Per grazia ricevuta: the words of Pasquino a limbless ancient Roman statue, plucked from the mud during renovation work near Piazza Navona in 1501 on the death of Pope John Paul II.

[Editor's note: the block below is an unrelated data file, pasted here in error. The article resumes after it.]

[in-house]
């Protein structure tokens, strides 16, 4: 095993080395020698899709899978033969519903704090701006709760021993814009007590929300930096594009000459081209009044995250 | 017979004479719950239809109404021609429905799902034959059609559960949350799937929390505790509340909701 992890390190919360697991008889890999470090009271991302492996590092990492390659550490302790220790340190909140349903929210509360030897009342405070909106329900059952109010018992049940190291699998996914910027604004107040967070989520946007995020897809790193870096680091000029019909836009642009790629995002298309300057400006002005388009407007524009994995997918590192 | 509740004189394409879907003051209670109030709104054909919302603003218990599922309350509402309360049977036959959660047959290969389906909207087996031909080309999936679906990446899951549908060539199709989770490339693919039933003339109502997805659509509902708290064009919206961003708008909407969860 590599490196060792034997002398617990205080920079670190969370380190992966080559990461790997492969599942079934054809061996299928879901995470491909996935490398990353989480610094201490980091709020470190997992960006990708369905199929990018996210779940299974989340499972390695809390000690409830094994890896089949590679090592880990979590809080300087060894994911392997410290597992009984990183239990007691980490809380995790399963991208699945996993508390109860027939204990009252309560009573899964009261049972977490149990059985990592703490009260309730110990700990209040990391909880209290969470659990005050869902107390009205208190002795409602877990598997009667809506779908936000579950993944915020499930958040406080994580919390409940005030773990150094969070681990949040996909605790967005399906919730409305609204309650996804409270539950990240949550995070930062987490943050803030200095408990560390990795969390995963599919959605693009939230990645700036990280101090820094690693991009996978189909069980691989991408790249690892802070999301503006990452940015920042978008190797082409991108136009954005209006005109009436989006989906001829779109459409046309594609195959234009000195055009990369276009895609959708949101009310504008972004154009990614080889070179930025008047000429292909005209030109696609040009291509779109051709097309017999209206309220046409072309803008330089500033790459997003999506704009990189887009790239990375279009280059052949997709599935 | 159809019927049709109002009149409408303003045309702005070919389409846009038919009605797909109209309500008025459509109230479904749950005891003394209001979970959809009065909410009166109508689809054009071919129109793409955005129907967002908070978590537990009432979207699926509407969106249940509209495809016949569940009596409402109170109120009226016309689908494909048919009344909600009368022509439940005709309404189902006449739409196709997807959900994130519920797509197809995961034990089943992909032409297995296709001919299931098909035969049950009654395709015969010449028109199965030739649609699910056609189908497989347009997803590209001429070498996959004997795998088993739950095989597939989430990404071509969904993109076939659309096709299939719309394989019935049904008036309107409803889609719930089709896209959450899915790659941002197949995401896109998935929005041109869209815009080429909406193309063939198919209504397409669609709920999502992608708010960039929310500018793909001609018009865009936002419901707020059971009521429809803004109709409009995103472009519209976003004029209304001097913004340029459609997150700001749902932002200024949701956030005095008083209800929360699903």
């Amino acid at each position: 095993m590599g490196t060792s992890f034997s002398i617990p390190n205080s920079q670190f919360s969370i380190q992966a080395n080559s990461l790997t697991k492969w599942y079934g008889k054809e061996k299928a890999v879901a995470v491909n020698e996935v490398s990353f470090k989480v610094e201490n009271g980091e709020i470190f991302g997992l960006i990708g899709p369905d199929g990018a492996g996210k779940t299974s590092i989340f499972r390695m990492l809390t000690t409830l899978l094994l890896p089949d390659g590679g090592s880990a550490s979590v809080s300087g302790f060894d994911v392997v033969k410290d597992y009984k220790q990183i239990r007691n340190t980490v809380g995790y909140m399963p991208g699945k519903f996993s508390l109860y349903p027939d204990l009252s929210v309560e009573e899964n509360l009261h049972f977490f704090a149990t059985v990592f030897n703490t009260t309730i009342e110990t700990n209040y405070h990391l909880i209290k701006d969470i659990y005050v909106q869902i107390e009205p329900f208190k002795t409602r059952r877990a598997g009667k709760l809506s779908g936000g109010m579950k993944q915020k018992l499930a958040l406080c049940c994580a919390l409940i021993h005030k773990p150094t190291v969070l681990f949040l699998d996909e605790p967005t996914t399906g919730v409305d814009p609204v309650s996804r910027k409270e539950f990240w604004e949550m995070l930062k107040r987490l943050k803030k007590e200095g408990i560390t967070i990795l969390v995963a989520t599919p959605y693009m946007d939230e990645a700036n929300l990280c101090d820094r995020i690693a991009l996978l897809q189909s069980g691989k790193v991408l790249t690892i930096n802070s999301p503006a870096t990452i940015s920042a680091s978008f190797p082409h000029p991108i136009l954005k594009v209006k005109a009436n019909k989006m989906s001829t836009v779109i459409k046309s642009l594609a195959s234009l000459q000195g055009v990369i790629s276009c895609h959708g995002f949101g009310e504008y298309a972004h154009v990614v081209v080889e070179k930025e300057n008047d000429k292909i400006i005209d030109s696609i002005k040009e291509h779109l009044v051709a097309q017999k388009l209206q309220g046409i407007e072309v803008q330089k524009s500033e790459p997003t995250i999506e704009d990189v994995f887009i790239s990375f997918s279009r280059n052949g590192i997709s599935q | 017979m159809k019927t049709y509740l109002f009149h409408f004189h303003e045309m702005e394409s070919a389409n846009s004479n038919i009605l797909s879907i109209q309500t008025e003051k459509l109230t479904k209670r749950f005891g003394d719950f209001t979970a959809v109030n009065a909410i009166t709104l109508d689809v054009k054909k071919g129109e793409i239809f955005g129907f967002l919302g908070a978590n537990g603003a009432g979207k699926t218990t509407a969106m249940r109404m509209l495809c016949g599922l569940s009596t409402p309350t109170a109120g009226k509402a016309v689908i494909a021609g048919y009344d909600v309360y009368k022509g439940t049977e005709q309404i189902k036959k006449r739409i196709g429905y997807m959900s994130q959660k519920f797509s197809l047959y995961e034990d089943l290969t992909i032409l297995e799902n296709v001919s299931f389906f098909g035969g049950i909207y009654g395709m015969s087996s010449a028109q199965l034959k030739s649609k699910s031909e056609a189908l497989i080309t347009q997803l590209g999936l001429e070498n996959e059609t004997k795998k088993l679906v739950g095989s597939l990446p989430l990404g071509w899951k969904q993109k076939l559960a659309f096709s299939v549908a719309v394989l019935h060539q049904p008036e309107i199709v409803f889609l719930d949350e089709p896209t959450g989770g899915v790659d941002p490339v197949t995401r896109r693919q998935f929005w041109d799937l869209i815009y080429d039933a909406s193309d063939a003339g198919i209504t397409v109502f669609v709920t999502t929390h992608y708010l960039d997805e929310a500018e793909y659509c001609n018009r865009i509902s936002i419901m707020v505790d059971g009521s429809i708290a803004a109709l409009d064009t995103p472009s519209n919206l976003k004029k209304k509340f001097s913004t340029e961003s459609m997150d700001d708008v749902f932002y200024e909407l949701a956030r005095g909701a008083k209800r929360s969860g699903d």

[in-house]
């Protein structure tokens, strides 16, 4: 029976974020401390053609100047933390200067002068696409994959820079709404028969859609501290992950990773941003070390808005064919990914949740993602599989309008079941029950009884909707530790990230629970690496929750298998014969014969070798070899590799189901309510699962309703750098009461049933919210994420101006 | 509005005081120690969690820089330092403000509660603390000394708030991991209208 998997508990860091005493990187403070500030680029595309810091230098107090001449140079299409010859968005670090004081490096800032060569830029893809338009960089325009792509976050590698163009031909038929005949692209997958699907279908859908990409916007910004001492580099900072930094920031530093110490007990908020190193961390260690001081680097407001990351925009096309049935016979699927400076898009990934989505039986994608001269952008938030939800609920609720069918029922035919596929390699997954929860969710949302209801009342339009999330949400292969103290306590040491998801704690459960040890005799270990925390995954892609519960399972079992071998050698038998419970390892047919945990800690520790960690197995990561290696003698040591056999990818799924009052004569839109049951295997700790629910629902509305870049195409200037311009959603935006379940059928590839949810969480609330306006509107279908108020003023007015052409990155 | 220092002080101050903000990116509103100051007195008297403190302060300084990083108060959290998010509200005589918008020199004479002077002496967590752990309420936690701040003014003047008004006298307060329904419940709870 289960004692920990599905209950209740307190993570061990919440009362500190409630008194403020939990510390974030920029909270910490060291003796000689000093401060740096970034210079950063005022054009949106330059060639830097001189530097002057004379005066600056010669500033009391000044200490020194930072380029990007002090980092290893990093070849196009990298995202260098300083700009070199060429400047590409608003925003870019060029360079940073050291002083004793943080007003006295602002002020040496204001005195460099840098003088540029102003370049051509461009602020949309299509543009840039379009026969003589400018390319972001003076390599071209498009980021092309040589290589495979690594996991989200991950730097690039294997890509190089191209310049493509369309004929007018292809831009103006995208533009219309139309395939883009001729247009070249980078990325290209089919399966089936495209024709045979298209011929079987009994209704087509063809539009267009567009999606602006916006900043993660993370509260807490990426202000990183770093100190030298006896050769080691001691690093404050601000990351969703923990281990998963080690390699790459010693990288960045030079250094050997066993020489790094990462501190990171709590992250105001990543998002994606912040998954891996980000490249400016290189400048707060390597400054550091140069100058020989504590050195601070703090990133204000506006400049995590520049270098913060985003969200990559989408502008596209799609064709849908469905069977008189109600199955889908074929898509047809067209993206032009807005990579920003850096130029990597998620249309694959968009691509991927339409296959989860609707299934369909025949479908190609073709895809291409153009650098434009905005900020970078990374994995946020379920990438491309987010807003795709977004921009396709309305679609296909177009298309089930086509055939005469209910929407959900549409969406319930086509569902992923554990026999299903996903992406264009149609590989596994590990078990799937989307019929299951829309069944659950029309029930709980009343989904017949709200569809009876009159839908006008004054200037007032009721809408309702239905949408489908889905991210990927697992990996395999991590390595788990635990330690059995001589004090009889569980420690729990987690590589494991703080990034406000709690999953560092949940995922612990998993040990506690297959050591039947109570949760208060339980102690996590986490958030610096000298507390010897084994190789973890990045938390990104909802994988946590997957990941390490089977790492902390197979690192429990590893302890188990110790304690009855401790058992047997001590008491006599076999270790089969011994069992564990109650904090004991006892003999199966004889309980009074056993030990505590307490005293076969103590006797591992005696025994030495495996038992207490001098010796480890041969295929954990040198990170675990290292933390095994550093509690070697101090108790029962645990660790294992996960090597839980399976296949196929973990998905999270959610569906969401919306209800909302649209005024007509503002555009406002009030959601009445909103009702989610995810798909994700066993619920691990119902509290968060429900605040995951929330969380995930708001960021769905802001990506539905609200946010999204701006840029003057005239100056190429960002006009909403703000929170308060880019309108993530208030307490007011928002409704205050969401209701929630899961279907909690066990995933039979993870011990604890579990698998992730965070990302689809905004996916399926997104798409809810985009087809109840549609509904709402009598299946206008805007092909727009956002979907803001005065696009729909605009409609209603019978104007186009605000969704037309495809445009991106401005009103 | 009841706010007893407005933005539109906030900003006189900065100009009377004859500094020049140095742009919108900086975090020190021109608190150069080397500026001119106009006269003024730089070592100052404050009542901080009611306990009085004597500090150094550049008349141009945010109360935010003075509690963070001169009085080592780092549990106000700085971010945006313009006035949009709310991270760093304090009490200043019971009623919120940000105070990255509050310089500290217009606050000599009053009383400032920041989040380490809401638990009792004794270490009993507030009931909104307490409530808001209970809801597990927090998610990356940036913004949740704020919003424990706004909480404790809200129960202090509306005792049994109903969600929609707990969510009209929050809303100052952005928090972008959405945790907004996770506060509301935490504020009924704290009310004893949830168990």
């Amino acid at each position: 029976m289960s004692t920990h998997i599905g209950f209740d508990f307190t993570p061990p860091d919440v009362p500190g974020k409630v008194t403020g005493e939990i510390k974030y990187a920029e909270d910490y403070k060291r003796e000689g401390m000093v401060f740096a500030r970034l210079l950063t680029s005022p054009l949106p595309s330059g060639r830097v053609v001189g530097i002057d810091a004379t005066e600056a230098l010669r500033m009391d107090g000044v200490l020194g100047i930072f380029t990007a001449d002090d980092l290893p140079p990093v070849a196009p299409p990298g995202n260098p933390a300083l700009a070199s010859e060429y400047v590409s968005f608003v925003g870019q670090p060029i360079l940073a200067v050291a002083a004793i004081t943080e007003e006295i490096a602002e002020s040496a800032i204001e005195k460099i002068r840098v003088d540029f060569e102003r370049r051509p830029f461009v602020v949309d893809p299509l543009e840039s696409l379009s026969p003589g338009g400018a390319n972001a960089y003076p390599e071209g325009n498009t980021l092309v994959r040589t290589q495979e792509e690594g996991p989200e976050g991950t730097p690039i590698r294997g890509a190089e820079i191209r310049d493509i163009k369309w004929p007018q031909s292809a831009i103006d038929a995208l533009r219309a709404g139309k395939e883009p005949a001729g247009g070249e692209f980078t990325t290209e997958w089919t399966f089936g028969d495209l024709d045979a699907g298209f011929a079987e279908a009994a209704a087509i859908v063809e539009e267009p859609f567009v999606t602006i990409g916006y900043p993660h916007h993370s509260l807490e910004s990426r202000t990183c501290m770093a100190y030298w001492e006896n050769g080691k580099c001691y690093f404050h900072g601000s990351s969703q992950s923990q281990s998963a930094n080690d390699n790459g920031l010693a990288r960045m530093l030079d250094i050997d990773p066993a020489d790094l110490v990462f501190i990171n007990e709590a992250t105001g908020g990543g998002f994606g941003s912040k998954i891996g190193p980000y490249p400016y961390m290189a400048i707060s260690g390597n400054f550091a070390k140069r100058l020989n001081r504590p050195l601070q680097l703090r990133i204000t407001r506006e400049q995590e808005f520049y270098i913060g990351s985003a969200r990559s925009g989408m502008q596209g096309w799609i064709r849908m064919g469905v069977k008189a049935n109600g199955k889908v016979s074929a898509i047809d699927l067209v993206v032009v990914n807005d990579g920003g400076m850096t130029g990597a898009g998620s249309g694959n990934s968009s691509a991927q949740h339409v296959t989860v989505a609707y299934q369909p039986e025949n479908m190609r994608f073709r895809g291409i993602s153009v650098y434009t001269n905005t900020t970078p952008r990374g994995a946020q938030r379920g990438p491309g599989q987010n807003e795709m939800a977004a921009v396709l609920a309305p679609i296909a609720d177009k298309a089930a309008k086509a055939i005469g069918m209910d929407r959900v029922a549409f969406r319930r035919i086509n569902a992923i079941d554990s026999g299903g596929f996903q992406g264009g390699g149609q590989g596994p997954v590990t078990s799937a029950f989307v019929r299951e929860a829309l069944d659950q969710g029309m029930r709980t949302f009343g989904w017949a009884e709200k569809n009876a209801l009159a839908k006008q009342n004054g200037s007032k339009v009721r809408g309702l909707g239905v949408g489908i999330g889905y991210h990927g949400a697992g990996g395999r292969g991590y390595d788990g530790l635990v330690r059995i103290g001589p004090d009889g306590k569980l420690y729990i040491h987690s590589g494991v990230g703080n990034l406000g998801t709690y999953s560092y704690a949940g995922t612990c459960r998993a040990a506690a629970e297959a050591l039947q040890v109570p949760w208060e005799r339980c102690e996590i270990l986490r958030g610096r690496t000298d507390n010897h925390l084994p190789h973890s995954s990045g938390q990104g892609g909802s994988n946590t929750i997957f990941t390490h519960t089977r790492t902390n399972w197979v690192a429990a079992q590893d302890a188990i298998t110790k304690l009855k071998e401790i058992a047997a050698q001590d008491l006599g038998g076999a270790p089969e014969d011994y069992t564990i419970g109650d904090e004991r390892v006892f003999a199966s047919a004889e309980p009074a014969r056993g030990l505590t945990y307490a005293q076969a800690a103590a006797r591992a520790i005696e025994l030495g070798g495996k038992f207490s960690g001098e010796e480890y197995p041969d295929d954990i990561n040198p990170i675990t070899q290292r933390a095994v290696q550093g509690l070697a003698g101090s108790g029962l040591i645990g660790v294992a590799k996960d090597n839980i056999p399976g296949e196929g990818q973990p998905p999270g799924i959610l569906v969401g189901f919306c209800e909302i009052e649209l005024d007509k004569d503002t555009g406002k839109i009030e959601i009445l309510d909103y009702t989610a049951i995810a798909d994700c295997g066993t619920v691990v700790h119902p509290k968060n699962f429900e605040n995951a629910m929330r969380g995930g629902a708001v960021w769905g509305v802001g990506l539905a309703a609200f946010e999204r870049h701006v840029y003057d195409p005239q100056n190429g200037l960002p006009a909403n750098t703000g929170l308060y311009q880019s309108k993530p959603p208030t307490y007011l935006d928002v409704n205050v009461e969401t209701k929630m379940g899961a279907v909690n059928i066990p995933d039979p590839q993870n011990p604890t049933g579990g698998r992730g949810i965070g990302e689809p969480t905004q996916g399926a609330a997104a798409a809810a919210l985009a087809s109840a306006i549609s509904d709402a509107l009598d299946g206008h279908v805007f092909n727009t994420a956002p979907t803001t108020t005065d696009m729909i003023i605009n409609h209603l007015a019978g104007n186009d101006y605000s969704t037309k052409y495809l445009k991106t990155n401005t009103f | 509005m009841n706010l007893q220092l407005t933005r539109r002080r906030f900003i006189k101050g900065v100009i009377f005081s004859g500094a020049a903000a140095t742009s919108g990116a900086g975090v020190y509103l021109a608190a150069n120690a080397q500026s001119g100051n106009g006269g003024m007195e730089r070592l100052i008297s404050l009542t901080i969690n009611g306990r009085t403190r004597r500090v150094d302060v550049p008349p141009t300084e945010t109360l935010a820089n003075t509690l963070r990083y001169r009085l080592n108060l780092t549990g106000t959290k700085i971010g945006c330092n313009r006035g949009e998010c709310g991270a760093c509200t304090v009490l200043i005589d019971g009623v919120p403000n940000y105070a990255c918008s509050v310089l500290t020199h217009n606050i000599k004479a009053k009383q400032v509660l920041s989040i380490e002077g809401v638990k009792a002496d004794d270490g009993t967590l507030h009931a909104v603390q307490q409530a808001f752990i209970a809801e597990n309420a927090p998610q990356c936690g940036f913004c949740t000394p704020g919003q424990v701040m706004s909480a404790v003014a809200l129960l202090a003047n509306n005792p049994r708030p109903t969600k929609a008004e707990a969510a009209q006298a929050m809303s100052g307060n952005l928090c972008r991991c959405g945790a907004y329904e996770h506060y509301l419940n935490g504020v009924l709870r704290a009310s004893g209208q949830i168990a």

For centuries, Pasquino has been the mouthpiece of the Roman people who, moved by the major events of the day, would leave short and cryptic messages at his feet. The first pasquinata denounced the wickedness of Pope Alessandro VI Borgia (1492-1503), and over time it became the only way of criticising the papal authorities without risking arrest. With sonnets condemning everything from massive military spending to a tax on wine to fund the Trevi fountain, Pasquino would soon infuriate successive papal governments. Adrian VI, Sextus V and Clementine VIII were tempted to throw the statue into the Tiber, but feared he would talk like a toad if they did. Papa Wojtyla is the latest to be honoured with a pasquinata, which ironically considering the statues history shows how central a figure he really was for the people of Rome.